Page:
The Royal Mint have announced plans to turn waste into gold, Let’s Recycle reports. The organisation will collect waste electrical and electronic equipment (WEEE) and use innovative technology at a new recycling plant in South Wales to recover gold and other precious metals.
The new plant in Llantrisant will be able to process scrap circuit boards and other devices, which are currently shipped abroad for smelting. The Royal Mint claim that up to 90 tonnes of scrap WEEE can be recycled on a weekly basis, and the new plant will create about 40 jobs for the local area.
Sean Millard, chief growth officer at The Royal Mint, said: “This approach is revolutionary and offers huge potential to reuse our planet’s precious resources, reduce the environmental footprint of electronic waste and create new jobs.”
He added: “We estimate that 99% of the UK’s circuit boards are currently shipped overseas to be processed at high temperatures in smelters. As the volume of electronic waste increases each year, this problem is only set to become bigger.”
“When fully operational our plant will be the first of its kind in the world – processing tonnes of electronic waste each week and providing a new source of high-quality gold direct to The Royal Mint.”
The new technology eliminates the need for high-temperature smelting, with only room temperature required for the process. It involves a new chemical based method which can recover over 99% of the gold used in the circuit boards of phones and other portable electronic devices.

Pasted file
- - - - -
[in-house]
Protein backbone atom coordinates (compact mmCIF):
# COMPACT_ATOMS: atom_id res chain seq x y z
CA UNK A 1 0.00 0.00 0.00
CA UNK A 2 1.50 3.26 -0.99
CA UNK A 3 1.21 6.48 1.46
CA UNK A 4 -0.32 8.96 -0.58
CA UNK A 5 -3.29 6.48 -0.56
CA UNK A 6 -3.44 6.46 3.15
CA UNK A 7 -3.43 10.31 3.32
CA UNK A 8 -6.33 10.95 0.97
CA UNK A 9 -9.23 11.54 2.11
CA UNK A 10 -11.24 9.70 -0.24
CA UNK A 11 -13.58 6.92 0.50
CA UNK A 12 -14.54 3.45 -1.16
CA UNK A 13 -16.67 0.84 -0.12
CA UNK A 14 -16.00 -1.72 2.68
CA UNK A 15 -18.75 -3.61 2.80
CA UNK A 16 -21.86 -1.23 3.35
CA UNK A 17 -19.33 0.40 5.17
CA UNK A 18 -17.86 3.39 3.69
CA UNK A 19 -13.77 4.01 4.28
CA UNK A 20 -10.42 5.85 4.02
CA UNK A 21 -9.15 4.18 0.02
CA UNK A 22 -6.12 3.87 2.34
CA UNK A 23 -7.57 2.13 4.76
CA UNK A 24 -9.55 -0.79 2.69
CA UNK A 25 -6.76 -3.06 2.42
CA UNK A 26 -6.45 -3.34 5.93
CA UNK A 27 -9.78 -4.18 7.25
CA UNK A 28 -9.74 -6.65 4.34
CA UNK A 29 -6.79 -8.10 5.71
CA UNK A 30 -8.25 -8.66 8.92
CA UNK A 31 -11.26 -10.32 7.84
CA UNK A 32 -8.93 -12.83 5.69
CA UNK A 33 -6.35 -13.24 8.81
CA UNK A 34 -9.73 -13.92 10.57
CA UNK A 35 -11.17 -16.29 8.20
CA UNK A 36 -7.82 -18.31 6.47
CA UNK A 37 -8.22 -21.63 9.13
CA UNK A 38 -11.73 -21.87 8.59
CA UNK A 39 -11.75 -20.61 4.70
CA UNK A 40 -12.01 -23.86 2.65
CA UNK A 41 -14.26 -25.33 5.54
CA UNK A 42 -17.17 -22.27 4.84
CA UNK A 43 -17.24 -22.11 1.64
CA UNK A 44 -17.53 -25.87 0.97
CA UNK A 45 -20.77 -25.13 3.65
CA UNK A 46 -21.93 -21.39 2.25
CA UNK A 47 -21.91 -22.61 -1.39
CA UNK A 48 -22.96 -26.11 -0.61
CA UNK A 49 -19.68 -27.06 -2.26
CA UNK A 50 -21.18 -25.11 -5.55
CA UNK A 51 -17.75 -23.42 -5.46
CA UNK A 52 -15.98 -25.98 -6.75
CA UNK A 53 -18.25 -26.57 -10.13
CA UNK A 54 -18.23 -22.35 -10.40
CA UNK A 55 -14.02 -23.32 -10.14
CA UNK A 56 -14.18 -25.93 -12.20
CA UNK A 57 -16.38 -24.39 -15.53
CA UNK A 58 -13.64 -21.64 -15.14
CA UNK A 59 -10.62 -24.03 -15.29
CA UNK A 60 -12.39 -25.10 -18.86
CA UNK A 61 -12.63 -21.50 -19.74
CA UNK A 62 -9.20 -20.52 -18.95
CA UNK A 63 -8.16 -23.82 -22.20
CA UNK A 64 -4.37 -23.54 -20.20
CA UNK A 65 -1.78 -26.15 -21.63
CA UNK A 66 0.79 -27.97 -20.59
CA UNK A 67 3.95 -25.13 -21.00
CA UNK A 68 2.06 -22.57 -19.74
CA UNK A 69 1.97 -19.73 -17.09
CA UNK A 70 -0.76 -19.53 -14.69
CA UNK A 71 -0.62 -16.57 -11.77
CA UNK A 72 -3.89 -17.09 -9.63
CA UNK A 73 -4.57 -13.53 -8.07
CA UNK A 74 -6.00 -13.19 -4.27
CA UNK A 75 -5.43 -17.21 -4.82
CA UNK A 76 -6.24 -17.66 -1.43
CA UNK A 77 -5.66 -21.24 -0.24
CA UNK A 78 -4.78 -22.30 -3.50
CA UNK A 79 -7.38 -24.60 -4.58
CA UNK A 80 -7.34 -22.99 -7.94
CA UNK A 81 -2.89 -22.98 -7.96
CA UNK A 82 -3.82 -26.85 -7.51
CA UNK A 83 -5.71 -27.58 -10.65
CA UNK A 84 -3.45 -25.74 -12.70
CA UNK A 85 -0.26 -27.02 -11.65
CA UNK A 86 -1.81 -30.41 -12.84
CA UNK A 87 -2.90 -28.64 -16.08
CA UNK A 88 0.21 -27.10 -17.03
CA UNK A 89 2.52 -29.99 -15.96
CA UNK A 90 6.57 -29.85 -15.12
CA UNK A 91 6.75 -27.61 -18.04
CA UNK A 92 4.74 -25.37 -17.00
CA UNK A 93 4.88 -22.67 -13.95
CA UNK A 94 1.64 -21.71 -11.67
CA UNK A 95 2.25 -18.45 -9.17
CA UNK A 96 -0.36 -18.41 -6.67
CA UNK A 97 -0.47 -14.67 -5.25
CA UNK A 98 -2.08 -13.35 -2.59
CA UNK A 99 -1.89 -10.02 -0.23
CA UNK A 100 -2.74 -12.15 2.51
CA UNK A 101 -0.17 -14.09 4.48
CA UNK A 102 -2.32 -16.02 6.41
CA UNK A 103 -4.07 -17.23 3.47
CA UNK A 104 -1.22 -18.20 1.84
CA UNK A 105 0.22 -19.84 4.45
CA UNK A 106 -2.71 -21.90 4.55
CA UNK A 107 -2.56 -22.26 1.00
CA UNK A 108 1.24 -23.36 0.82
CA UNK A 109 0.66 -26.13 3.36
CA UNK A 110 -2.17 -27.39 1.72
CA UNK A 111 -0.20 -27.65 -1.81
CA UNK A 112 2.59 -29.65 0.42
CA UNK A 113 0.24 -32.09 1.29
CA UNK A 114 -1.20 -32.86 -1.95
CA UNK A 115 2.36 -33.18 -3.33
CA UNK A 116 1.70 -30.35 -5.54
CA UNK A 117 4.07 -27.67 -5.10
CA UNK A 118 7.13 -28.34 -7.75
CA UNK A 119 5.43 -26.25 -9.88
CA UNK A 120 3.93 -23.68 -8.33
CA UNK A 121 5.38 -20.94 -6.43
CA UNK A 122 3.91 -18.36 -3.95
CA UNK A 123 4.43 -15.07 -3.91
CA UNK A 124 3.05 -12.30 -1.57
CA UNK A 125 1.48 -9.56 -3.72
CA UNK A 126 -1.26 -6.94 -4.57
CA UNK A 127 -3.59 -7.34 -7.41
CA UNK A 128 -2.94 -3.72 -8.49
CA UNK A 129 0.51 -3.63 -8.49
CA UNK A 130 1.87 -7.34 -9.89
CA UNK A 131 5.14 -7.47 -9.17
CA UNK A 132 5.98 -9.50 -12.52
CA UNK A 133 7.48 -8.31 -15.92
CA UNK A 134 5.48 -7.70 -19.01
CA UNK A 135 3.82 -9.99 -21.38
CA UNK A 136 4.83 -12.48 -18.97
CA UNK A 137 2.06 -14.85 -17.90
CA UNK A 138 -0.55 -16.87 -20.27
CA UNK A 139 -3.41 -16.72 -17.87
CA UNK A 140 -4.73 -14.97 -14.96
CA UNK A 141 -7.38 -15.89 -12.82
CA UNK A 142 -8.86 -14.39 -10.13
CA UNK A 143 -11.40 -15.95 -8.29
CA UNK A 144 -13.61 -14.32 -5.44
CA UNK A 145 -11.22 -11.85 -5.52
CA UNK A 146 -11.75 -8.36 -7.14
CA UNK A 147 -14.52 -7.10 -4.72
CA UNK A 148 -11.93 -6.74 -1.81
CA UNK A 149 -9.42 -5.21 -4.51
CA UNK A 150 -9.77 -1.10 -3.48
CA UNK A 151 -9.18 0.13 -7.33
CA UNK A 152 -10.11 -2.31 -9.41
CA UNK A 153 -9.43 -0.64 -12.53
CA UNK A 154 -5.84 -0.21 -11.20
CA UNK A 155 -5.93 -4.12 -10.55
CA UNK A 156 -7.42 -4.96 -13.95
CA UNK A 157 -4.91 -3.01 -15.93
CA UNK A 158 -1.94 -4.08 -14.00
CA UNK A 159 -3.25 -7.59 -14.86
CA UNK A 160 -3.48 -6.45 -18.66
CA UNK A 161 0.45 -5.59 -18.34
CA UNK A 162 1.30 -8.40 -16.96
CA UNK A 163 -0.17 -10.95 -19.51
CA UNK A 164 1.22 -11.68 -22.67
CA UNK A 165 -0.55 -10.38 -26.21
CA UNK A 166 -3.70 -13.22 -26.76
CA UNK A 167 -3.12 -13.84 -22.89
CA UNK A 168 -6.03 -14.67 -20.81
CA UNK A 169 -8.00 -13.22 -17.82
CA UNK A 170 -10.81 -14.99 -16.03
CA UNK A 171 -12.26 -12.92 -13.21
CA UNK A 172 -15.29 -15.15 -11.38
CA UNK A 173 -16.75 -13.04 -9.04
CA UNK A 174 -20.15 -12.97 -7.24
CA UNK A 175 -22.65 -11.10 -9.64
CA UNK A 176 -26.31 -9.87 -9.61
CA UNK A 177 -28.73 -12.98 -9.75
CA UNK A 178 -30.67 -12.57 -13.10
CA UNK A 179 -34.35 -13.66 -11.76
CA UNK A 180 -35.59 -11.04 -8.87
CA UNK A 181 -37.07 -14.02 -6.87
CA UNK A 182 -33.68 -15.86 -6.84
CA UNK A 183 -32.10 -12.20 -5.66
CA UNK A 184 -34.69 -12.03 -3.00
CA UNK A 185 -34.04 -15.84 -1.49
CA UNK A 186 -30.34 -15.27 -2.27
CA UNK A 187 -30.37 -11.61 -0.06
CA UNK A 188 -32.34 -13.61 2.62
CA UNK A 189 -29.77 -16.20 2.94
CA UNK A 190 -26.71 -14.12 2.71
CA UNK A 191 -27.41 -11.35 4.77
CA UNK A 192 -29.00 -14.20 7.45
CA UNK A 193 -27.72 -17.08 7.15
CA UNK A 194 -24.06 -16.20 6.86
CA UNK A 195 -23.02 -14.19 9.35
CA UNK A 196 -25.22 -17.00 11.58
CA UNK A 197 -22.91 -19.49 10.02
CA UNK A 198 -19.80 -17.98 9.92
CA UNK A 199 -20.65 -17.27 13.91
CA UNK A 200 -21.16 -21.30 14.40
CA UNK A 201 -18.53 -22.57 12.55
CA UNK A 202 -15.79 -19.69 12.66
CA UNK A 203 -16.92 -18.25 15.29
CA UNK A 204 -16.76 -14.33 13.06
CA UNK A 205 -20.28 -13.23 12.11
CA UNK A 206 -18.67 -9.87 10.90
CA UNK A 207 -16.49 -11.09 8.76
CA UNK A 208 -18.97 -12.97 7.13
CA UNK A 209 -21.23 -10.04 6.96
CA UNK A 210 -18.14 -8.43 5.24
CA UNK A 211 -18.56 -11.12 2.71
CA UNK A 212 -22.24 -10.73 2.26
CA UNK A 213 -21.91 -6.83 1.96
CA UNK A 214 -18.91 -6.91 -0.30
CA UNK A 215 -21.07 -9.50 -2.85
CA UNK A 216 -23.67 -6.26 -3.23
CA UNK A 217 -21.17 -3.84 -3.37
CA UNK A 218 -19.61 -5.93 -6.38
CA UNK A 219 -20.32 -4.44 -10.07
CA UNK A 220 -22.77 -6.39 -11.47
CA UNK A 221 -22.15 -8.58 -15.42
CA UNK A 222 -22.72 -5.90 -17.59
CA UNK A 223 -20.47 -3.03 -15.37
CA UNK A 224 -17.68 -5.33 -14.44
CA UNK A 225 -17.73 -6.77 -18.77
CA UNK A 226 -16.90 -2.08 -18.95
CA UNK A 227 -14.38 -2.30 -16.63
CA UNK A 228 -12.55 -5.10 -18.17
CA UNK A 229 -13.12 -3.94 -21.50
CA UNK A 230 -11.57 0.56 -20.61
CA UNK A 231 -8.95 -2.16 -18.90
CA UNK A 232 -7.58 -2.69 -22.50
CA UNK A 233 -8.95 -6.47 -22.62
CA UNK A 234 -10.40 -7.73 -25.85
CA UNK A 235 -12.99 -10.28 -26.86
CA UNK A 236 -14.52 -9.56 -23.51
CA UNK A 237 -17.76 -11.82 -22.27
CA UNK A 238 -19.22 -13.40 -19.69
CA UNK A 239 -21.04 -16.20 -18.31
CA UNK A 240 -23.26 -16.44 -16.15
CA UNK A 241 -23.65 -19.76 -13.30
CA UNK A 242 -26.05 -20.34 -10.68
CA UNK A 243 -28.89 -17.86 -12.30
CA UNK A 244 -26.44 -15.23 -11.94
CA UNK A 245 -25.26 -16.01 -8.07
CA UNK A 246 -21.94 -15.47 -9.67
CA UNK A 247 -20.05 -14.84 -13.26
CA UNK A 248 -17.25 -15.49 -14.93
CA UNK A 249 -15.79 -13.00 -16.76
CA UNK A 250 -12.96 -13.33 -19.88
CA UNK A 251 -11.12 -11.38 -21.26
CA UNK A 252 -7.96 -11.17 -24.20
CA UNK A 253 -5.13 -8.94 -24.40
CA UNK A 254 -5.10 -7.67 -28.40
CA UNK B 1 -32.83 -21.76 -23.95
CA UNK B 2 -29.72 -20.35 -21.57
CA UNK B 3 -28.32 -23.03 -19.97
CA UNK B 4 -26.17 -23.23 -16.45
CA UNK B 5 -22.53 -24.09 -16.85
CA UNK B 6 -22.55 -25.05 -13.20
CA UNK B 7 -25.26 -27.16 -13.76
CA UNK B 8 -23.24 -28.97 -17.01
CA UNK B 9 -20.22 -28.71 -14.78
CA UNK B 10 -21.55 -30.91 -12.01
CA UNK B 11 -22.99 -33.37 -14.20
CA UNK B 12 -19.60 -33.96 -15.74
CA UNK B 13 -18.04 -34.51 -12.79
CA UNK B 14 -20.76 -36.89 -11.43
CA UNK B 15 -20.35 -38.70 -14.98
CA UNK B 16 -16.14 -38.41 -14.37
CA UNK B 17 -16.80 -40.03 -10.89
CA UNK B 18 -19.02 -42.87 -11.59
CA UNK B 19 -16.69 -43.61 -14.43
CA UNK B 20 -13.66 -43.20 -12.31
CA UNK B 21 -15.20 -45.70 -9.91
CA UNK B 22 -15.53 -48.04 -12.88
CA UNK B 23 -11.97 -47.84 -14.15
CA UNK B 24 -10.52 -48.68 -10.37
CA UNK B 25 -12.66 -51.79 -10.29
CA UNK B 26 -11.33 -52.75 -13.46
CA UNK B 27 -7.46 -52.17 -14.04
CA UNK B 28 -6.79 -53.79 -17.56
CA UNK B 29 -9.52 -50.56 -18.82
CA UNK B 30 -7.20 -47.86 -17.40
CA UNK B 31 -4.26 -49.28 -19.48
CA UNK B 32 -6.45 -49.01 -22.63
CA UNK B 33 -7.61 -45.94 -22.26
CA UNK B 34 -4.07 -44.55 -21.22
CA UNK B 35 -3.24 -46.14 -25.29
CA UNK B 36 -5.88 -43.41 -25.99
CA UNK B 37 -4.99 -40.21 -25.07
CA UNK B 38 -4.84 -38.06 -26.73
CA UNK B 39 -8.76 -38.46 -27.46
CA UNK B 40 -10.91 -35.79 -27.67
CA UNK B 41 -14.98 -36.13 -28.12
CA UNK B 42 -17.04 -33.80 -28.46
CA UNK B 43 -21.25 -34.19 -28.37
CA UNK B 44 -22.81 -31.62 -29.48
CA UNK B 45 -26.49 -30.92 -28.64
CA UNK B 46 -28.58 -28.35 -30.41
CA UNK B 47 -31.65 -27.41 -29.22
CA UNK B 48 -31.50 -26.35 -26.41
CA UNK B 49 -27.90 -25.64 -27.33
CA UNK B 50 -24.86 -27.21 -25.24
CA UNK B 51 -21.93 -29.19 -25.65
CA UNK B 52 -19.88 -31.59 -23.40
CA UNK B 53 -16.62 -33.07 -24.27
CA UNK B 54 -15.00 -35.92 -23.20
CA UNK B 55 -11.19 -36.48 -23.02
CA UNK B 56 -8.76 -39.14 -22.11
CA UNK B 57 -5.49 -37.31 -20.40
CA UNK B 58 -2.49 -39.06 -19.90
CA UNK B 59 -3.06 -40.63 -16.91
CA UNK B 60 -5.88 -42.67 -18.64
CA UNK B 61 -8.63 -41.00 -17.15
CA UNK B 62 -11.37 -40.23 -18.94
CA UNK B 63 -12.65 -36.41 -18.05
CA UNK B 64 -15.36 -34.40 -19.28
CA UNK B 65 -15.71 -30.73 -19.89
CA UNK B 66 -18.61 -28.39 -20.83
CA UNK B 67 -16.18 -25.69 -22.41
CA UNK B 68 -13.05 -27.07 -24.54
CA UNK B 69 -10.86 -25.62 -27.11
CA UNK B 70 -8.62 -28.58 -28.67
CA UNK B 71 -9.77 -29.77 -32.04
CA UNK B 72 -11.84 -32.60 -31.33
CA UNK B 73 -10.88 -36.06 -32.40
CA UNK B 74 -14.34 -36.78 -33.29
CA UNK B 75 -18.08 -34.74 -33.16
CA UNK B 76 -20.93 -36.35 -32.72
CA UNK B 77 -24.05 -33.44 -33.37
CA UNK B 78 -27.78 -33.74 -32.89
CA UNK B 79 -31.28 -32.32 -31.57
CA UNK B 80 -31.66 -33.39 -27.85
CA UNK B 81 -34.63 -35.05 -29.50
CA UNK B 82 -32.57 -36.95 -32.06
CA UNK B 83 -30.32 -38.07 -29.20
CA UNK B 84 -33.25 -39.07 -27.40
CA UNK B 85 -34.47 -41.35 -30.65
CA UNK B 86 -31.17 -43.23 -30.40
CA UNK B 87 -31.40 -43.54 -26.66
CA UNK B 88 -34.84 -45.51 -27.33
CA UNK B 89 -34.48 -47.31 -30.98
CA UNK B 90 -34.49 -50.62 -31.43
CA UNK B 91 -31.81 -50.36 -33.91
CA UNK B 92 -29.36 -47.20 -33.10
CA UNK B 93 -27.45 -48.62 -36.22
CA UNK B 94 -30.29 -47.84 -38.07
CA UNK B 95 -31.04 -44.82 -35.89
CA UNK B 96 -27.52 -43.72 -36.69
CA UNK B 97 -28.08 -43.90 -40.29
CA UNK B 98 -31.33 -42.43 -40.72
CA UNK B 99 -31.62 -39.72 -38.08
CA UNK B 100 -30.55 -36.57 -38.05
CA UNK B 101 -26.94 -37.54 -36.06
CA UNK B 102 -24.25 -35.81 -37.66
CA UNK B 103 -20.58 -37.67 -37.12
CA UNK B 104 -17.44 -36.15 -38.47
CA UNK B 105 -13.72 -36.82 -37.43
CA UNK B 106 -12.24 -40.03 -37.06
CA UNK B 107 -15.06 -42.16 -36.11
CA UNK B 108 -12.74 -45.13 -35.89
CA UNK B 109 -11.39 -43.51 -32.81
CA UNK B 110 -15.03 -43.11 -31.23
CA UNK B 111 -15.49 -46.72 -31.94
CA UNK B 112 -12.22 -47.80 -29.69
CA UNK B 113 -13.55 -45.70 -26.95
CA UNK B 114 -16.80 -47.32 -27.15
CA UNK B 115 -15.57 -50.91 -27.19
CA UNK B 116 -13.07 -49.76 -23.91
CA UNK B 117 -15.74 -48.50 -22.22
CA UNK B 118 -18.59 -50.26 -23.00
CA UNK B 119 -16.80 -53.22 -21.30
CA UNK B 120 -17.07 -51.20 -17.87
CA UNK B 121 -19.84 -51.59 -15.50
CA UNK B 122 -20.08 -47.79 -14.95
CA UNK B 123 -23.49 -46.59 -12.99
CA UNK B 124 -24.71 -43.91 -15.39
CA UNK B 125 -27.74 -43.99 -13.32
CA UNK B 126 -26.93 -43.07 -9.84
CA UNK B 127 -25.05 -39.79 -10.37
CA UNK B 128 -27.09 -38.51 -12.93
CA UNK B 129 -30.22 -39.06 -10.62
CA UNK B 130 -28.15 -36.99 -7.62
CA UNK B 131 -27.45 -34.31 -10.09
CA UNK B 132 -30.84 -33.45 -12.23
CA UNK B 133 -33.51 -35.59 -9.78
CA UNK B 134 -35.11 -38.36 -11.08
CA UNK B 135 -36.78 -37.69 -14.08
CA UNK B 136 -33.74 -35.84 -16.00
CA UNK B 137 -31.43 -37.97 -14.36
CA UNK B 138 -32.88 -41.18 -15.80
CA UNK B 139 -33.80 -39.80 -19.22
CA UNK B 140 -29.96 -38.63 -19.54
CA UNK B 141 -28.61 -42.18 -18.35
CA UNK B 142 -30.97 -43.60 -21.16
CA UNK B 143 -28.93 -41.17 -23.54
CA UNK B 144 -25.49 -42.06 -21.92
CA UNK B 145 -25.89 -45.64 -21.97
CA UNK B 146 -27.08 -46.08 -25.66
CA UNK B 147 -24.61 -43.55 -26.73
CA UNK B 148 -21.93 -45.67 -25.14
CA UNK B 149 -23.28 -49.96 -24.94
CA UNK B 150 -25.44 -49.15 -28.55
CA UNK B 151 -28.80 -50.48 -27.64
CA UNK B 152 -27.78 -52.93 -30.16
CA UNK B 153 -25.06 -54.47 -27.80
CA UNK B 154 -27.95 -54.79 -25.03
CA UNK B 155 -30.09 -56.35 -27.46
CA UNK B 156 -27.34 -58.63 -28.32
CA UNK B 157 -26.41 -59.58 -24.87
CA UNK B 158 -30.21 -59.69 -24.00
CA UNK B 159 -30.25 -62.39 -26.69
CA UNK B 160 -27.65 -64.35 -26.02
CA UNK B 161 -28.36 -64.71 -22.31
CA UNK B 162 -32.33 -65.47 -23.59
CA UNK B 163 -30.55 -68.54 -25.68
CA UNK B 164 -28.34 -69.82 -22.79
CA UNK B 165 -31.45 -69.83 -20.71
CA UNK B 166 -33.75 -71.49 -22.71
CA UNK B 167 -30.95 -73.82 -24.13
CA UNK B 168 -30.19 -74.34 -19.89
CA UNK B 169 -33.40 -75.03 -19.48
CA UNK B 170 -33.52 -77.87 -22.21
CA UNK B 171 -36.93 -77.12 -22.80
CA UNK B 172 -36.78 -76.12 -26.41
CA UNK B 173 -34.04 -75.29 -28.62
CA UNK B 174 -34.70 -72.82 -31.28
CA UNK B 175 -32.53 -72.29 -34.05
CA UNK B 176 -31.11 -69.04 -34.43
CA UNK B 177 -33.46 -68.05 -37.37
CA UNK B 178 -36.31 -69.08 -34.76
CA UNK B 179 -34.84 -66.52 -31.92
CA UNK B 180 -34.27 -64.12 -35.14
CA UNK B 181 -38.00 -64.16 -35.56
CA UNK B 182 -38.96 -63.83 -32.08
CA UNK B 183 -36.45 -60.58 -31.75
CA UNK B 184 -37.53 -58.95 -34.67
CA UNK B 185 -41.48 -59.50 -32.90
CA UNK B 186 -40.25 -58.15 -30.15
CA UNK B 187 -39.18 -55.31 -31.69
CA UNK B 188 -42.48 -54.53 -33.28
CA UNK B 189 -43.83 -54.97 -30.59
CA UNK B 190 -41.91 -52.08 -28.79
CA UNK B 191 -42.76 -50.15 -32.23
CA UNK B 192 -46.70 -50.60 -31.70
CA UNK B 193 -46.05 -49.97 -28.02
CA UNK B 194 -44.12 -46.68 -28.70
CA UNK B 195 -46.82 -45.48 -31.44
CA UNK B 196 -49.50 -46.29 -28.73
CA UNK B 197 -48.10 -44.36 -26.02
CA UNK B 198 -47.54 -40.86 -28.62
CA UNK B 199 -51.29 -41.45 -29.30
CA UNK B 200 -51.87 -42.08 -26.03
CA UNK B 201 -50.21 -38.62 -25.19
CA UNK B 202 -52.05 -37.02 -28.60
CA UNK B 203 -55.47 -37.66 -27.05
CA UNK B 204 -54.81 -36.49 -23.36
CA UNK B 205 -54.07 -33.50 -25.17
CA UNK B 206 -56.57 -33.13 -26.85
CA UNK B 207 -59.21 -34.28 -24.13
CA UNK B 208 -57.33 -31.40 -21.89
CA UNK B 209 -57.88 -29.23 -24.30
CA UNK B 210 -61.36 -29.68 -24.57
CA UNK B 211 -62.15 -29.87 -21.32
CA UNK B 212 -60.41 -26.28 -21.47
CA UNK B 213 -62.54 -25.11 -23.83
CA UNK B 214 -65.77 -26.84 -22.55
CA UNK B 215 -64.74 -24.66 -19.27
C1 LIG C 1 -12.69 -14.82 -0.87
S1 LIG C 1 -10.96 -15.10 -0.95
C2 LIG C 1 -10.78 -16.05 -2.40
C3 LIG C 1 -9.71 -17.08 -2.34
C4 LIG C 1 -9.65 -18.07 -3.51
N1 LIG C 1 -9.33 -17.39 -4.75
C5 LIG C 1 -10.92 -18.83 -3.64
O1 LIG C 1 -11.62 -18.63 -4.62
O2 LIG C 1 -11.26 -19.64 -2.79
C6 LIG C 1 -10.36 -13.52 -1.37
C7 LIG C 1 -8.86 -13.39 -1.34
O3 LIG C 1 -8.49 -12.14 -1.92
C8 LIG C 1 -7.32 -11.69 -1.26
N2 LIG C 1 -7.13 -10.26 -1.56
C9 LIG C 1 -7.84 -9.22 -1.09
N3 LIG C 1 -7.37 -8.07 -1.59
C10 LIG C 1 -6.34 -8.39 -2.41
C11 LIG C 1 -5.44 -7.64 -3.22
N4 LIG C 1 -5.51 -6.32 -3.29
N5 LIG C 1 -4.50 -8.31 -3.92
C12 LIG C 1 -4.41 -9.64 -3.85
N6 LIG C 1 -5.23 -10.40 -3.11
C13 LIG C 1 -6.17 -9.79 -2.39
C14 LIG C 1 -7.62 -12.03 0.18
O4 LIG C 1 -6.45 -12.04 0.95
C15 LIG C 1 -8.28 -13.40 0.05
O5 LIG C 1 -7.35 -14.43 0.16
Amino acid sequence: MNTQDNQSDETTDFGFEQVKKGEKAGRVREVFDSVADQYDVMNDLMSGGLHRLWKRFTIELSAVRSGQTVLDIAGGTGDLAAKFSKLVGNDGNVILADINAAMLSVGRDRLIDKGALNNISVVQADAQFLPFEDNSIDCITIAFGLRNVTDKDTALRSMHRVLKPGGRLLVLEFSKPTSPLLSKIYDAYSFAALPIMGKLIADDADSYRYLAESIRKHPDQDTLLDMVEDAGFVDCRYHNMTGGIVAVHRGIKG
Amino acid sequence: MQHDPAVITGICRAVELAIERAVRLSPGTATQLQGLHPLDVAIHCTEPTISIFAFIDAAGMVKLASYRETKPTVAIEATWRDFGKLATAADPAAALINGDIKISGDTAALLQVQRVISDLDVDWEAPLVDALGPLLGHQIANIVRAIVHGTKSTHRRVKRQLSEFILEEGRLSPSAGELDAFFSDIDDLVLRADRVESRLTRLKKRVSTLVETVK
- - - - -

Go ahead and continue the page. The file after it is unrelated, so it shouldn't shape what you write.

The Engineer reports that The Royal Mint have worked in collaboration with Canadian clean tech start-up Excir to develop the facility. Scientists are now working on ways to scale up the technology, which they claim can use selective targeting to extract valuable metals from e-waste within a few seconds.
Electrical waste is a growing problem around the world, with millions of devices discarded for newer models every day. This has created an unsustainable situation, which current collection and recycling methods have failed to keep up with. Poor disposal of e-waste leads to toxic chemical leaks, greenhouse gas emissions, and wasted resources.
According to the International Telecommunication Union, the world generated 53.6 million tonnes of e-waste in 2019, of which only 17.4% was recycled. Although the recycling rates are steadily increasing year on year, they are still not keeping up with the voracious demand for fresh electronic devices.
The ever-increasing pace at which new technology is developed also means that devices have a very short lifespan, and become obsolete within a few years of manufacture. It is estimated that by 2030, the global e-waste total will have risen to over 74 million tonnes a year.
Precious metals lost in the growing mountain of waste include gold, palladium, silver, and copper, all of which have a high value on the global market. The Royal Mint have said they plan to build on the start they have made, and become a leading recycler of scrap electrical products in the UK.
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